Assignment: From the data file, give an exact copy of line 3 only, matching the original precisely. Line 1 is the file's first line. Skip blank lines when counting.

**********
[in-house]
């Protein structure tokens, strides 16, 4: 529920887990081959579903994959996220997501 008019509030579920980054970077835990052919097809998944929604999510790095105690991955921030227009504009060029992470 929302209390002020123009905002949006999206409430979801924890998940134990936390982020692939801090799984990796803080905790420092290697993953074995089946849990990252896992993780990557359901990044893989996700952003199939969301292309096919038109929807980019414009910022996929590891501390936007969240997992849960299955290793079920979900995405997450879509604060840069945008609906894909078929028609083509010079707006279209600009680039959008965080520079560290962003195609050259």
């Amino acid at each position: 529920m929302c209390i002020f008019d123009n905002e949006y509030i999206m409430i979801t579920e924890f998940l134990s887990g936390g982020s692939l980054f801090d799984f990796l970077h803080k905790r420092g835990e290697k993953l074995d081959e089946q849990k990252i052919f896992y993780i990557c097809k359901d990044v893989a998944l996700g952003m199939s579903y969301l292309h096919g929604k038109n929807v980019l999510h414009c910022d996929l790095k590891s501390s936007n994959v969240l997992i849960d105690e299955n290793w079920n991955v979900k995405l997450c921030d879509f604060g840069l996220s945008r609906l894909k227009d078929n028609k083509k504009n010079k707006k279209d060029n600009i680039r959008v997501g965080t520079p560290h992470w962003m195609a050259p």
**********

């Amino acid at each position: 529920m929302c209390i002020f008019d123009n905002e949006y509030i999206m409430i979801t579920e924890f998940l134990s887990g936390g982020s692939l980054f801090d799984f990796l970077h803080k905790r420092g835990e290697k993953l074995d081959e089946q849990k990252i052919f896992y993780i990557c097809k359901d990044v893989a998944l996700g952003m199939s579903y969301l292309h096919g929604k038109n929807v980019l999510h414009c910022d996929l790095k590891s501390s936007n994959v969240l997992i849960d105690e299955n290793w079920n991955v979900k995405l997450c921030d879509f604060g840069l996220s945008r609906l894909k227009d078929n028609k083509k504009n010079k707006k279209d060029n600009i680039r959008v997501g965080t520079p560290h992470w962003m195609a050259p």